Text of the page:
"bought a package from a webdesign company" - that hosting and implementation were bundled in this way and purchased paints a very specific picture of both the web design company and your employers. I can't tell you if the $2000 package meets your requirements, I can't tell you what value the guarantee has, I can't tell you if the hosting company are able to deliver on what they are promising, but it all smells rather bad.

Given that they both developed and host the site, I would say that makes them accountable for any compromise of the service arising from outside your employers organization.

That the security of the service was not properly addressed at the time the design and hosting was agreed is a failure by your employer.

It seems like this service is almost completely at the mercy of the web design company and not under your employers control at all. Until someone addresses this balance of power that will continue.

Meanwhile, you might consider the plight of other small businesses who receive visitations from a private organization offering protection services in return for cash, and the nature of those private organizations. Maybe $2000 buys some piece of mind?

  • I couldn't agree more with you on the balance of power. If I can fix it, how can I? Is this a question I should ask on another exchange? Thanks Nov 7, 2018 at 14:36
  • Knowledge is power. Some good suggestions here (would certainly endorse using a good CDN like Cloudflare) but trying to solve big problems with posts on a free bulletin board means that the suggestions lack a lot of the context. Knowledge can be painful and slow to come by - but you might consider buying in some expertise. OTOH then you have the problem finding a good, independent IT consultant.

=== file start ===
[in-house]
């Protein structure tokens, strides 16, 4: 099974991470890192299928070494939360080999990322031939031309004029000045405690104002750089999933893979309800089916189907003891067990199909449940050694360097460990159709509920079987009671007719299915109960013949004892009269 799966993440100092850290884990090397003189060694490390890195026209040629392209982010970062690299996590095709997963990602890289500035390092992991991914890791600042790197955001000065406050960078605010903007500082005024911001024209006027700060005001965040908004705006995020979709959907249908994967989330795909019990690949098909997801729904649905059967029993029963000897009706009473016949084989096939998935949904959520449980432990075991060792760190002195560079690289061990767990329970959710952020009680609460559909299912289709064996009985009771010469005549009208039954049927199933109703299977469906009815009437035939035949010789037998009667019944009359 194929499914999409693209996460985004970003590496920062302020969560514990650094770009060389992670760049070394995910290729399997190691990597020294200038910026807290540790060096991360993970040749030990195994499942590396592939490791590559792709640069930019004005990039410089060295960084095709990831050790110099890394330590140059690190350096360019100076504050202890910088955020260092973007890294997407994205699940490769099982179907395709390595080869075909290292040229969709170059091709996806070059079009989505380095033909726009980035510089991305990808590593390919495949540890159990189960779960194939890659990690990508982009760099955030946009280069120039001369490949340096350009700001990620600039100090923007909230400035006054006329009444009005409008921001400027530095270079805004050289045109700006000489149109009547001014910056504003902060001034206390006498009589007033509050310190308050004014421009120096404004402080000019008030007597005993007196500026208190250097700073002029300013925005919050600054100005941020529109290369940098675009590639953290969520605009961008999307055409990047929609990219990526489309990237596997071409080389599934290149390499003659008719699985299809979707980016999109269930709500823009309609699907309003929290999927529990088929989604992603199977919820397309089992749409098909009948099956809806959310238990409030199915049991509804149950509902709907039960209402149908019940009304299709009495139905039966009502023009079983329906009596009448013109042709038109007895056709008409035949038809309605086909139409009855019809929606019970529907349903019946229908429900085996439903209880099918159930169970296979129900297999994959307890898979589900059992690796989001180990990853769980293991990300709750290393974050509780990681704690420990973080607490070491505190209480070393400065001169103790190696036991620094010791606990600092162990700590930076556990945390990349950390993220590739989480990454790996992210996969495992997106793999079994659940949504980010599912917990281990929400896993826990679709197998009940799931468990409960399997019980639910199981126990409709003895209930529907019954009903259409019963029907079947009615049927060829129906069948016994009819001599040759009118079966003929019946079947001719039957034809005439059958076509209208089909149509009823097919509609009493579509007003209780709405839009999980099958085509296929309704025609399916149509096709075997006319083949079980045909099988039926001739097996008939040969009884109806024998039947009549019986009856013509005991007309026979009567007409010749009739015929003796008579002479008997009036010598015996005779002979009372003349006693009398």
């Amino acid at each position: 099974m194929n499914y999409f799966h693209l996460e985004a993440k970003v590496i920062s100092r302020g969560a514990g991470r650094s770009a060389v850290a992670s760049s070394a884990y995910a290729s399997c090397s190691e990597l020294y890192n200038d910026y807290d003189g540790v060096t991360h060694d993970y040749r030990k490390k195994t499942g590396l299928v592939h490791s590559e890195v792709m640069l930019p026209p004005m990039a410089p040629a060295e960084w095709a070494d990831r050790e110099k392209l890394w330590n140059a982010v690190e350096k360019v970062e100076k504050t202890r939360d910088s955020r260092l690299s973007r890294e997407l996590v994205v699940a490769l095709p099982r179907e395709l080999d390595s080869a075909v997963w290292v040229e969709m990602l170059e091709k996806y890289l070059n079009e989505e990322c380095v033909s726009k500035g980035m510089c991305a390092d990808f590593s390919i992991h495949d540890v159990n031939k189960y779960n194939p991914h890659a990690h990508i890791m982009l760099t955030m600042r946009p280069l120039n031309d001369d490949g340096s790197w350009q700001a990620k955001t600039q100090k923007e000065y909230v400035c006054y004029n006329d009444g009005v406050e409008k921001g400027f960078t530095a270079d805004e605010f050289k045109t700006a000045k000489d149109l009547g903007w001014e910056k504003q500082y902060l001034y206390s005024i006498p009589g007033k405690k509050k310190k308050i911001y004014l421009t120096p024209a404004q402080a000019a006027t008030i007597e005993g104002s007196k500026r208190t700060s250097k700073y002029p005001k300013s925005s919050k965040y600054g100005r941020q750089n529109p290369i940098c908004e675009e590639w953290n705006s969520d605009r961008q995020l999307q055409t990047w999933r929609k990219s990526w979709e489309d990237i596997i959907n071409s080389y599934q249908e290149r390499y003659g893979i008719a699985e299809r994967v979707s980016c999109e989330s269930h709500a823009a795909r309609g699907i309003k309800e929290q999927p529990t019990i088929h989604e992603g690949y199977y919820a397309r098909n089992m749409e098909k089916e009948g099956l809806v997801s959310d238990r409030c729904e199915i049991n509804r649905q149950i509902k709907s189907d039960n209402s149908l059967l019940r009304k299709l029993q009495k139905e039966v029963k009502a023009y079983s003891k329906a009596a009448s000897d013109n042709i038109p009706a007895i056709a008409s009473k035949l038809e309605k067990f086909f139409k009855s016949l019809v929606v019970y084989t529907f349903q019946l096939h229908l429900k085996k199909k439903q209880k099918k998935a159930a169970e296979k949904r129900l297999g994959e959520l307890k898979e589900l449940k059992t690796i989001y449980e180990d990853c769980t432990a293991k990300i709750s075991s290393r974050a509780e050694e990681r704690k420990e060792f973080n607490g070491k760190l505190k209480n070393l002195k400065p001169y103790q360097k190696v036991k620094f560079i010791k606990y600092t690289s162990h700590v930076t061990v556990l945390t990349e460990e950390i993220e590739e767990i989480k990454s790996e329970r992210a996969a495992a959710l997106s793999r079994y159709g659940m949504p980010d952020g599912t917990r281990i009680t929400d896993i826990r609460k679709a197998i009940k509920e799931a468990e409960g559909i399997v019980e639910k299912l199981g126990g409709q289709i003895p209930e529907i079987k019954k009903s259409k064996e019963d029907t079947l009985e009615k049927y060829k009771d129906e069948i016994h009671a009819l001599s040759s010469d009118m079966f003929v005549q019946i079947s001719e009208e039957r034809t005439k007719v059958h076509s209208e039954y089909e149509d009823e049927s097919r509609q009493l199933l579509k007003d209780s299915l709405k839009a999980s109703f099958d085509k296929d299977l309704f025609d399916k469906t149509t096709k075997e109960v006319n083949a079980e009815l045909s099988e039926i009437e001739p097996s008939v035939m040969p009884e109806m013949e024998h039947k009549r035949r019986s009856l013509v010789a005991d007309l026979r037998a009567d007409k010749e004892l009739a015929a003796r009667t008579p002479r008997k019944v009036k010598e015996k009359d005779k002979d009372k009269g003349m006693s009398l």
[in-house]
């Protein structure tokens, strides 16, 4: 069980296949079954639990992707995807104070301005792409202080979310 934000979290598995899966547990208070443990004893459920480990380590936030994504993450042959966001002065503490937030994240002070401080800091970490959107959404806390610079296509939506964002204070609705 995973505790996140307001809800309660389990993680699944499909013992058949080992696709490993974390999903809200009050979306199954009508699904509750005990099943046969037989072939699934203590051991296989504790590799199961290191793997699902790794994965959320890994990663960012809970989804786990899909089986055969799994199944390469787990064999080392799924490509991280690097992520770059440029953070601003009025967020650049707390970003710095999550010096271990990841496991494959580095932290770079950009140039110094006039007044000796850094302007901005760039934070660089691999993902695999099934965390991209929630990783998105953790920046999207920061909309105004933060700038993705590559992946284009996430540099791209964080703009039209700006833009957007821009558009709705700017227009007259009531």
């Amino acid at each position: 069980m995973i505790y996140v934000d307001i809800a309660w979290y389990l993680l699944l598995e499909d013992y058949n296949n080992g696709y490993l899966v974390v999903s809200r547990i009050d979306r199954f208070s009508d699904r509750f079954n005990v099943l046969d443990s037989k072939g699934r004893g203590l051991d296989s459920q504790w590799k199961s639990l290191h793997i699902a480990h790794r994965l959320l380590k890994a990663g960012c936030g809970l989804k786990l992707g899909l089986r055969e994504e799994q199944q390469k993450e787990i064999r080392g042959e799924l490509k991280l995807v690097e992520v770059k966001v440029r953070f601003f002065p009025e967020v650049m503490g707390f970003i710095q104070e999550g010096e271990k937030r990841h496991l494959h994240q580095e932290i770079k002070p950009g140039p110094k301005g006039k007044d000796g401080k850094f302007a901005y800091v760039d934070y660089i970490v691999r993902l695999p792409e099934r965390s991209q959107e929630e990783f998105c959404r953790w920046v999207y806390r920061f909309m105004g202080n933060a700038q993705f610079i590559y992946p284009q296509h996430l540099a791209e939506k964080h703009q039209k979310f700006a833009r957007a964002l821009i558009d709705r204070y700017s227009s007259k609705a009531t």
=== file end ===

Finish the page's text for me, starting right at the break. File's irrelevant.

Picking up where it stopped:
– symcbean
    Nov 7, 2018 at 14:49

Let's look at the claims one bye one.

  • Ban IP involved in MITM:
    TLS stops MITM attacks. Charging $2,000 for that is a lot, considering that you can get a certificate for free (e.g. from Lets Encrypt). It's unclear what if any value they add on top of that.
  • Ban IP involved in DDOS attacks:
    Could be valuable if it's good. But you can get effective DDOS protection from Cloudflare for free.
  • Ban IP involved in "etc":
    Ehm, I would want to know more details before I pay for this. Could be great, could be nothing.
  • 100% guarantee that no attack can bypass their security:
    There are no 100% certainty in life. This is just selling talk without content.
  • Website gets a green lock in the URL bar:
    Same as #1.

I wouldn't say it's a "scam", but it doesn't sound like you get a lot of value for your money. Most (all?) of what they are offering can probably be aquired for free if you spend some time and effort.